Business — Banking — Management — Marketing & Sales


Category: Corporate Governance

Members of Supervisory Council should also look at the effect of growth on the bank’s asset quality, earnings, capital, liquidity, and exposure to risk. Rapid growth may harm the bank as the bank may assume more risk than expected. Managing additional risk or a new risk profile can be costly and strain resources. In a growth environment, personnel with the requisite expertise must be handling new lines of business or assuming additional responsibility. The bank must also have control and information systems that are adequate to handle the bank ‘s increase in size and its greater exposure to risk.

Members of Supervisory Council can identify growth patterns by comparing historical and budgeted growth rates for assets, capital, loans, volatile liabilities, core deposits, and income and expenses. Comparing the bank’s growth rates with those of its peers may also indicate whether the bank is growing inordinately.

Growth Red Flags:

Growth that is not consistent with the bank’s budget or strategic plan.

Growth that is not accompanied by an increasing level and sophistication in risk management controls.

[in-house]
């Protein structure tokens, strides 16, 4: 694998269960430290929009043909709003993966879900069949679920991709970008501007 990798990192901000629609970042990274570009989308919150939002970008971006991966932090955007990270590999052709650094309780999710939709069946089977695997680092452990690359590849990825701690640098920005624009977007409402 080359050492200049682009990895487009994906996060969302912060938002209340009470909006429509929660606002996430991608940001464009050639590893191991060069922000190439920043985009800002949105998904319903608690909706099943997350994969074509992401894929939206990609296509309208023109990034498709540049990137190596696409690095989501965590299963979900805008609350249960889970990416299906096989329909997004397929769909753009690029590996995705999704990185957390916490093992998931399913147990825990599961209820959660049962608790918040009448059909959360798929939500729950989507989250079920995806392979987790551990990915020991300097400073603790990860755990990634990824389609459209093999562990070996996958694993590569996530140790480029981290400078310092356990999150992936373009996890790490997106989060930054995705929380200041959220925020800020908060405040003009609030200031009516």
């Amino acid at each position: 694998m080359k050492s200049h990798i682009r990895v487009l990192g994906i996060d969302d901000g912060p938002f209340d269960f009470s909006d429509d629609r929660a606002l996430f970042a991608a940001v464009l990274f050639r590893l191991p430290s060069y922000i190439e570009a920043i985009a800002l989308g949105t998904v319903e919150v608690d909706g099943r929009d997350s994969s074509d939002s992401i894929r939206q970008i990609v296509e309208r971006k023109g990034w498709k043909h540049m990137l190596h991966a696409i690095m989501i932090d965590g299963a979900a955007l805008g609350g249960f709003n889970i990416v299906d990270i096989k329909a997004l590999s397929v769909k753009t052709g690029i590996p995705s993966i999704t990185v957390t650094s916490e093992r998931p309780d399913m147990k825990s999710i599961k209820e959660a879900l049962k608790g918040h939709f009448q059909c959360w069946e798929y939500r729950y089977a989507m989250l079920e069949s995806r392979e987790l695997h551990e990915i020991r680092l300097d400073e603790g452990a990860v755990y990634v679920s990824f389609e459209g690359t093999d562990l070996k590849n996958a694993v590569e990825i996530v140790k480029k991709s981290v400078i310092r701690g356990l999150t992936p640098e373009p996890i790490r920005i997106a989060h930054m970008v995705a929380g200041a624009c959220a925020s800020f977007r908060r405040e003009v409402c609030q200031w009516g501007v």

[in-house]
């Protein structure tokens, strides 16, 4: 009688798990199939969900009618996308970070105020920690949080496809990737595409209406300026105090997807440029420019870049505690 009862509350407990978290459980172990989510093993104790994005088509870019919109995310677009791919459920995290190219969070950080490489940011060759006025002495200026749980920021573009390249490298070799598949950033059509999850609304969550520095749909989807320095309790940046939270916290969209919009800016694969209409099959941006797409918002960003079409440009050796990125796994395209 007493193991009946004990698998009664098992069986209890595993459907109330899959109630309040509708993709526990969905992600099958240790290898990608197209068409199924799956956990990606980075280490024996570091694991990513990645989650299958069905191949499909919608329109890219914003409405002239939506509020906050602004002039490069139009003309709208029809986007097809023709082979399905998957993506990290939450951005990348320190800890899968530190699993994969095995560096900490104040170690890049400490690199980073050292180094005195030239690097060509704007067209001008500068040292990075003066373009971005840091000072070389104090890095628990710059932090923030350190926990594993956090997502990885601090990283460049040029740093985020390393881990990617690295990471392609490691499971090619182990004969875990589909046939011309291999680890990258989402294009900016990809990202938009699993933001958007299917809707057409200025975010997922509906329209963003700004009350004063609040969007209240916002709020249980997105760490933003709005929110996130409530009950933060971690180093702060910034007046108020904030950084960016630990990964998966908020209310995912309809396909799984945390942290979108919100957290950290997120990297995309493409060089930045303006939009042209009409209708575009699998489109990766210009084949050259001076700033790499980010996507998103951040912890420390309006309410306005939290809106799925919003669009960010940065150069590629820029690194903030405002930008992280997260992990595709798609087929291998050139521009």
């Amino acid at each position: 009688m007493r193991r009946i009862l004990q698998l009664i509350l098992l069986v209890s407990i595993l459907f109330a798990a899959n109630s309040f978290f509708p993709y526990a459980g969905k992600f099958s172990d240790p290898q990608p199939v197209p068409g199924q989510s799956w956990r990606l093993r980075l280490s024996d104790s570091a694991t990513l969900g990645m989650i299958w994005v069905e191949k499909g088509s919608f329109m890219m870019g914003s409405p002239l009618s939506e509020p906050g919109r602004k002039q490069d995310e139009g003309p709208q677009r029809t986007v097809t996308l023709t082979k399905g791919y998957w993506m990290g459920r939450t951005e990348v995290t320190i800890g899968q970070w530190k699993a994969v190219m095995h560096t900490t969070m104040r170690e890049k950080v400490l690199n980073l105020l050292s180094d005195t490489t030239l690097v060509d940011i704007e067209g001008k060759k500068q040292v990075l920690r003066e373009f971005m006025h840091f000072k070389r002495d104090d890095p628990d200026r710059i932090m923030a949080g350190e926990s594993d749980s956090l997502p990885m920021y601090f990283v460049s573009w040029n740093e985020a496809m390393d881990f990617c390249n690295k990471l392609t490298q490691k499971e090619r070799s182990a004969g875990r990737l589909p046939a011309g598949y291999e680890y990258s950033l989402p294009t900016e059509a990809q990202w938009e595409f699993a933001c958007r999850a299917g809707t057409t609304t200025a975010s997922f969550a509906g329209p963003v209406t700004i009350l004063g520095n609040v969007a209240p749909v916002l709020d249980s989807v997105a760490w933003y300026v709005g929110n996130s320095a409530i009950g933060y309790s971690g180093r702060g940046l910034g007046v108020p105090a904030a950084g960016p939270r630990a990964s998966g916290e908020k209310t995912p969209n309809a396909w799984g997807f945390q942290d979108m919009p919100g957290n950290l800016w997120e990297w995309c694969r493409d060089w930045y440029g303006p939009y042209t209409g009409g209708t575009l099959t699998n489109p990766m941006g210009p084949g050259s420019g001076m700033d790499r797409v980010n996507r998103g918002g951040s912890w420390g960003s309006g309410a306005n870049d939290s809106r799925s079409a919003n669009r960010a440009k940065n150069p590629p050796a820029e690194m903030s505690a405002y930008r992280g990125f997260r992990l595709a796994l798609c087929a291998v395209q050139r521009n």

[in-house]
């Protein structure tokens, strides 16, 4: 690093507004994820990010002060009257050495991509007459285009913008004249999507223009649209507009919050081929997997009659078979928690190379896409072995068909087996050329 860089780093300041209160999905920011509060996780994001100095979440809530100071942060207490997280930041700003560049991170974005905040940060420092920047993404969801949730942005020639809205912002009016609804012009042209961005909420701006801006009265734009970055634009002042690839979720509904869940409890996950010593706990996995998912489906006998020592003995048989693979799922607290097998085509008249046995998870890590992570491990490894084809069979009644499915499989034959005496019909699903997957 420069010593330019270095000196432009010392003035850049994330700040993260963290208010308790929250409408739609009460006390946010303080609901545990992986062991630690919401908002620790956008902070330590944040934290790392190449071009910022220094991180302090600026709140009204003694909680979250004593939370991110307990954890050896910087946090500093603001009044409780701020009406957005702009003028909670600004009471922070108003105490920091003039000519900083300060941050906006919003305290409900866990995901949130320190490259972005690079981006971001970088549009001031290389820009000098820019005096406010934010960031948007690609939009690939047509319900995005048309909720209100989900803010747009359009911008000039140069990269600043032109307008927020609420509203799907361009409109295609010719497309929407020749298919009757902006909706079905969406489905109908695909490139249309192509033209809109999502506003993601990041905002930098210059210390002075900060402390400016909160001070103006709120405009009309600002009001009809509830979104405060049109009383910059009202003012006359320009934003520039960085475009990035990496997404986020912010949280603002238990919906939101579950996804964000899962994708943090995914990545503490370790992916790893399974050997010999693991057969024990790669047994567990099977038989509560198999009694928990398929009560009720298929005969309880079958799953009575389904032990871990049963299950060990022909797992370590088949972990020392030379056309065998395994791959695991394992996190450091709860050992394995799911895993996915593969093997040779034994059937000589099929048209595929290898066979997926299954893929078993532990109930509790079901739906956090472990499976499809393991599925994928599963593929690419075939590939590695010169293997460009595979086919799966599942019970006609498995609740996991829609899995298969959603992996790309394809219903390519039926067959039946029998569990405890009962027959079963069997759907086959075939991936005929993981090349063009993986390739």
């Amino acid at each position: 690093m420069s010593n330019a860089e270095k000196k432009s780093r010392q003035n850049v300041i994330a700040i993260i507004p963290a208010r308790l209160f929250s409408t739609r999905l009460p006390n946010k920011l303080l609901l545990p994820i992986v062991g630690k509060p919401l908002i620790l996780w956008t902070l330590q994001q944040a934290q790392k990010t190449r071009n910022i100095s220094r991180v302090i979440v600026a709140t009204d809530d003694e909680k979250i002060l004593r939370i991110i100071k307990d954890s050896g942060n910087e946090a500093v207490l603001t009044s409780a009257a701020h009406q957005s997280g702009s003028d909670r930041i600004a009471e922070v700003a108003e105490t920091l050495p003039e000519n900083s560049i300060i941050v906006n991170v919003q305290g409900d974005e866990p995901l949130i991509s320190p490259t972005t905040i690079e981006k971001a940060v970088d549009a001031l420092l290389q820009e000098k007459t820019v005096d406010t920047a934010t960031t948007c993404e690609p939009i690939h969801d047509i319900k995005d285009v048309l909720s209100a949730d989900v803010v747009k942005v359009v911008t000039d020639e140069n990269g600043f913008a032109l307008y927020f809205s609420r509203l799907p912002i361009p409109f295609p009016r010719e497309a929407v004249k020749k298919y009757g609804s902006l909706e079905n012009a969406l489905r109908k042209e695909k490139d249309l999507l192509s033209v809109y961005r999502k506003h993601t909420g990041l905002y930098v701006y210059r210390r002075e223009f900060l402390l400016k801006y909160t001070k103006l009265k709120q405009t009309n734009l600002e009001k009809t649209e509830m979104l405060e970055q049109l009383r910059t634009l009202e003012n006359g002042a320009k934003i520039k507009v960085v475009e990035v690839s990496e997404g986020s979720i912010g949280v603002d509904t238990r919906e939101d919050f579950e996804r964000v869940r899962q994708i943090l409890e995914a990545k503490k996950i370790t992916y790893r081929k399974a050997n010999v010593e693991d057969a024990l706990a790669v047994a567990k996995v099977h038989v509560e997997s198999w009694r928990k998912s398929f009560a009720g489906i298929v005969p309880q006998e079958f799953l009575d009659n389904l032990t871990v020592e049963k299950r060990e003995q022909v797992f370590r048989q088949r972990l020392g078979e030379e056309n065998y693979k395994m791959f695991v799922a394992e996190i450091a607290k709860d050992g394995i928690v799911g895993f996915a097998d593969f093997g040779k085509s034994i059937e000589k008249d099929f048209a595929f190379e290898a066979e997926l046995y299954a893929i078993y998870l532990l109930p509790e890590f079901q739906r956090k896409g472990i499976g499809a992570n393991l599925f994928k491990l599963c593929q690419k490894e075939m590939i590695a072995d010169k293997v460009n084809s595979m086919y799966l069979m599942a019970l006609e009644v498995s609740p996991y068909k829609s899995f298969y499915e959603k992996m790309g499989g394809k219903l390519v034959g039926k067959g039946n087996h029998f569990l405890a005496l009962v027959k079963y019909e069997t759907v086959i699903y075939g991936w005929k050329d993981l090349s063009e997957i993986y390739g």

Introduction of new products or activities with little or no expertise or inadequate risk management controls.

Growth that is significantly greater than that of peer banks, even if projected in the bank’s budget or strategic plan.

Higher risk profile than forecast.

Declining capital levels or ratios.

Reliance on unstable or short-term funding sources.

Loan Portfolio Management

Supervisory Councils that effectively manage the loan portfolio understand and control the bank’s risk profile and its credit culture. To accomplish this, members of Supervisory Council have a thorough knowledge of the portfolio’s composition and its inherent risks. The members of Supervisory Council should also understand the portfolio’s industry and geographic concentrations, average risk ratings, and other lending characteristics. They also ensure that the bank has appropriate staffing and expertise for all of its lending activities and that management board is capable of effectively managing the assumed risks.

The members of Supervisory Council should identify adverse trends in the loan portfolio and judge the adequacy of the allowance for loan provisions by reviewing the loan reports. The board, or a credit committee of directors, should receive information on new and renewed loans, past-due and nonperforming loans, other real estate owned (OREO), problem loans and trends in risk ratings identified by management and examiners, charge-offs and recoveries, management’s analyses of the adequacy of the loan loss provisions, composition of the loan portfolio, concentrations of credit, credit and collateral exceptions, and customers with large total borrowings. Comparative and trend data may be best presented in graph form.

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